Offline
    Joined:
    Nov 21, 2015
    Messages:
    2,858
    Location:
    Toowoomba Australia
    Welcome from Queensland Australia
    Thank you for sharing, good luck on your fettling this elegant lamp.
    Cheers
    Pete
     
  14. Tory United States

    Offline
    Joined:
    Dec 16, 2019
    Messages:
    7
    Location:
    Chicago Il
    Thanks much for the warm welcome!
    I think that you are correct about the pump on the wing nut. I suppose I'll need to remove it to know for sure. My girlfriend spotted this lamp and is adamant that it be made to run.
     
  15. BigStevie

    BigStevie United Kingdom Subscriber

    Offline
    Joined:
    Dec 5, 2018
    Messages:
    1,466
    Location:
    Scottish Highlands
    @Tory She’s right, hang on to her!
     
  16. Tory United States

    Offline
    Joined:
    Dec 16, 2019
    Messages:
    7
    Location:
    Chicago Il
    I think you're right!
     
  17. Matty

    Offline
    Joined:
    Mar 22, 2015
    Messages:
    2,375
    Location:
    Queensland, Australia
    @Tory
    From what I could see, Turner first produced the lamp in 1900. However, it wasn't until 1901 that they used the brand name Little Wonder Lamp.

    The air valve does look to be missing from the fuel cap. My suggestion is, take your fuel cap to a bike shop and see if they can fit a Schrader valve to the fuel cap. If they can, problem solved.

    I think it is always a good idea to fettle lamps before first time use. I think because your lamp is the overhead generator type, it is even more reason to change the packing in the both the pricker wheel and the valve gland nut. I can assure you, you don't want to spring a leak and have raw fuel dropping into the lit burner. The existing packing within the gland nuts will more than likely be asbestos rope. You will need to find a modern equivalent. Perhaps a plumbing shop may have something suitable.

    Give the fuel cap washer the once over and replace if necessary.

    It is highly likely that there will be some packing surrounding the pricker rod. This packing, unless previously changed over, will be asbestos too. It will serve you well to remove the pricker from the lamp, and check the condition of both the packing and pricker needle. (I think Americans call the pricker a tip cleaner) While you are at it, you can check to see that the jet (tip) is present and clear of obstructions.

    One thing that your lamp lacks is a pre-heat cup. The generators used on these lamps are quite large and they take a really good pre-heat. You will need to find a suitable pre-heat cup that can clip to the generator so you can add methylated spirits which acts as the fuel source to pre-heat the generator. You may be able to buy a suitable torch or even make one yourself, that can be soaked in methylated spirits, then clipped onto the generator.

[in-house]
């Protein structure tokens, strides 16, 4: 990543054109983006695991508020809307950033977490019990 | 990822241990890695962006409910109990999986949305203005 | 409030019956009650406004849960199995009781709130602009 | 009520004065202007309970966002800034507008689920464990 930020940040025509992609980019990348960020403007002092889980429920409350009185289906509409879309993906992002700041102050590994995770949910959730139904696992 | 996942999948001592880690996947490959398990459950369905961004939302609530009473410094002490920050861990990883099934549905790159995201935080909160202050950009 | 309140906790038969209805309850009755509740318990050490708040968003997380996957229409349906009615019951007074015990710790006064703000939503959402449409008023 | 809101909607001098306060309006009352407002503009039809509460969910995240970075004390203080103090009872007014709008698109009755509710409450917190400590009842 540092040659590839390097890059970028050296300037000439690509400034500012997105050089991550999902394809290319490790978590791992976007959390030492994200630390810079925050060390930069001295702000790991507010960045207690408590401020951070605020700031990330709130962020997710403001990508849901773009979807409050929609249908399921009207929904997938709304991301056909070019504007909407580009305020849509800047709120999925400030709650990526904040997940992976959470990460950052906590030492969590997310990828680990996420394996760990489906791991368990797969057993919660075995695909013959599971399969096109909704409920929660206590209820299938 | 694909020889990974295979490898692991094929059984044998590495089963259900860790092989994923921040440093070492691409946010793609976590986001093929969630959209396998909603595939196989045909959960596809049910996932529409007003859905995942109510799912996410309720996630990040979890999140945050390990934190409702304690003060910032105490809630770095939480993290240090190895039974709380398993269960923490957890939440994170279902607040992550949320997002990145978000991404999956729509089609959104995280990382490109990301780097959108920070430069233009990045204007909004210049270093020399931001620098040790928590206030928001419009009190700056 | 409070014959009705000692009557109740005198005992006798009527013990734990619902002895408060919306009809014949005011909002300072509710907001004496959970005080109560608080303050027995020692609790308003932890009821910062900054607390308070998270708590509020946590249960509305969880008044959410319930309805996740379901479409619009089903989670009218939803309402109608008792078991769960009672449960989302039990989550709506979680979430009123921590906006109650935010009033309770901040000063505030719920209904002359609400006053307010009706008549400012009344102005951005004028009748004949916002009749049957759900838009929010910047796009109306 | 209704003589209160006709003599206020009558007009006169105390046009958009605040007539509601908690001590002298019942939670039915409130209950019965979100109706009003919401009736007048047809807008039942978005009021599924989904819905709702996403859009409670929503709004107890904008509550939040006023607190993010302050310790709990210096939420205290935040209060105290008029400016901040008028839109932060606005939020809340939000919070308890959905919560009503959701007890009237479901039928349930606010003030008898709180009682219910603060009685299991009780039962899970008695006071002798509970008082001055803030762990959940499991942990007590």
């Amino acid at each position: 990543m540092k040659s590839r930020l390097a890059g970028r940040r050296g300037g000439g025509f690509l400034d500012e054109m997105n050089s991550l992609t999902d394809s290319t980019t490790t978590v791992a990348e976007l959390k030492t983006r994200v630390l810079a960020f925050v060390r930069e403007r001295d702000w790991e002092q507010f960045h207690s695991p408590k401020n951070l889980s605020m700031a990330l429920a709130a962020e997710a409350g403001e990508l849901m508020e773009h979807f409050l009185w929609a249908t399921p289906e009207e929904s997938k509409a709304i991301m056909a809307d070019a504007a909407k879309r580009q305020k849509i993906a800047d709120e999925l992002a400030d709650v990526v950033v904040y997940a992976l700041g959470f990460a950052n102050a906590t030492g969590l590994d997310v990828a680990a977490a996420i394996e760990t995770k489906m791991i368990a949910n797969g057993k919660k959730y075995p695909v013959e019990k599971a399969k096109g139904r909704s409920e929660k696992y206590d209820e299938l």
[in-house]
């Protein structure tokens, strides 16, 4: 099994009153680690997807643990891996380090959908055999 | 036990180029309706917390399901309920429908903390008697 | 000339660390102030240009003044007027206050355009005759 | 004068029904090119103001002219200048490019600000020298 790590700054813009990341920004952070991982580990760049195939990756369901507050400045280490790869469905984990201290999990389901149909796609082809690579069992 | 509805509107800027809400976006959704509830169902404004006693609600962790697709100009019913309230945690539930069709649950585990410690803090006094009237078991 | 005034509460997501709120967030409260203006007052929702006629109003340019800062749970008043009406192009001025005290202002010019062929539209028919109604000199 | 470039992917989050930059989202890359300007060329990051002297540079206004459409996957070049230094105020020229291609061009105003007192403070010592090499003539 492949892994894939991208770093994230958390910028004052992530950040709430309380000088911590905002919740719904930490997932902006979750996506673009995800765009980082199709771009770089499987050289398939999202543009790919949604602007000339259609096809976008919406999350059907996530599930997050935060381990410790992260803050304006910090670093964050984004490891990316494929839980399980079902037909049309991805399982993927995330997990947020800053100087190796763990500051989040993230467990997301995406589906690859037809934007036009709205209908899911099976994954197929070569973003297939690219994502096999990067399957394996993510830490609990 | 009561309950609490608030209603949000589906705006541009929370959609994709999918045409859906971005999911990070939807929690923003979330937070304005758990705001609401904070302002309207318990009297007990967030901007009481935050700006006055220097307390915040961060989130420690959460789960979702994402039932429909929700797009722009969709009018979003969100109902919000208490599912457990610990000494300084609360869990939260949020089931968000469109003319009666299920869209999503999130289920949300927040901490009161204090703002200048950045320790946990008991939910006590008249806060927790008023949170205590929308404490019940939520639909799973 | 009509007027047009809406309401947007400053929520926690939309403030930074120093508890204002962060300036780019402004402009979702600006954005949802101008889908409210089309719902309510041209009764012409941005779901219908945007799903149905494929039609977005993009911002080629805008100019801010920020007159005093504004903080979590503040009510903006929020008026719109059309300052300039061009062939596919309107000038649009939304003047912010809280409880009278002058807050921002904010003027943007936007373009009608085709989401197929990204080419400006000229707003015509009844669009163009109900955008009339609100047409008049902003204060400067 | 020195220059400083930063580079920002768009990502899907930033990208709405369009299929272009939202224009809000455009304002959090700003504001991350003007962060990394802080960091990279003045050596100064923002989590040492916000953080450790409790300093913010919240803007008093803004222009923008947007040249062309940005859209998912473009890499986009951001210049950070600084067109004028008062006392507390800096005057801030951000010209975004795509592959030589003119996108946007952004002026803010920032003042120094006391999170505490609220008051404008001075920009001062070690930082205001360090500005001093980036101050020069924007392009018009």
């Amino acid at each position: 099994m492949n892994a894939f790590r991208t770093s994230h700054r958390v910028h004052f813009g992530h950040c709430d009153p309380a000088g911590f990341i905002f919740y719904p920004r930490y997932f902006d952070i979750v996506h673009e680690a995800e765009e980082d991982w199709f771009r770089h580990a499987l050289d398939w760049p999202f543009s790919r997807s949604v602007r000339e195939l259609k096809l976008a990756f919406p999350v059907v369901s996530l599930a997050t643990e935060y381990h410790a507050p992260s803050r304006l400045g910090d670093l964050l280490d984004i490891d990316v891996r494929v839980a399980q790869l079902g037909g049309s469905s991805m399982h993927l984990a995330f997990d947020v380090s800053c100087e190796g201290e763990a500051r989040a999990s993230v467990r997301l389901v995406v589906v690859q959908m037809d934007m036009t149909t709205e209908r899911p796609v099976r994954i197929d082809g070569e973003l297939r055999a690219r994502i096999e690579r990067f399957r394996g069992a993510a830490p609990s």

I would give the tank a pressure test too before relying on it to be sound.

    It will be best to check that insects like spiders or wasps haven't made their home inside the tube that transports the gas from the generator to the burner.
     
  18. Matty

    Offline
    Joined:
    Mar 22, 2015
    Messages:
    2,375
    Location:
    Queensland, Australia
    @Tory

    I've had a look at a few of my air valves of similar design. I do think there is a bleed nut missing from your valve. However, you should be able to use the valve as is to pressure test. I am now thinking, the missing bleed valve is to safeguard against check valve failure. So, it isn't the best idea to use the lamp without adding a bleeder/Schrader valve but it is perfectly fine to pressurise the fount and dunk it in water to check for leaks.

    If you have a compressor you can set the compressor at say 20 PSI and pressurise the fount using a suitable nozzle. Personally, I wouldn't go past 40 PSI if I was you even though Turner say they test the founts to 110 PSI. In fact, I wouldn't go past 30 PSI because there is no way you need that sort of pressure and if the tank doesn't fail at 30PSI it won't fail at 15 PSI to 20 PSI which is likely to be your best working pressure. You may find even 10 to 15 PSI is enough.

    Sorry if you find me babbling.
     
  19. Henry Plews

    Henry Plews Subscriber

    Offline
    Joined:
    Jun 23, 2014
    Messages:
    1,326
    Location:
    North Yorkshire
    If not available at your plumbers merchant, search the internet for "graphite string", different thicknesses are available, here is one example:
    1/16" x 3 foot Graphite Packing - 'Graphite String' for steam glands

    Henry.
     
  20. Matty

    Offline
    Joined:
    Mar 22, 2015
    Messages:
    2,375
    Location:
    Queensland, Australia
    @Henry Plews
    Yes, that is a good product. I use essentially the same thing. I bought a thick length of the rope. Because the rope is made up of three strands and wound together, I unwind the rope and use one strand. The single strand is generally a prefect that fits nearly all gland nuts.

    I bought 2 metres that in essence results in 6 metres of rope and that ends up being a lifetime supply for an old geezer like me.

    I think it was a post by yourself Henry, that made me aware of the product. I decided to try it after seeing your post and the rope is one of the best buys I have ever made. So thanks!
     

Share This Page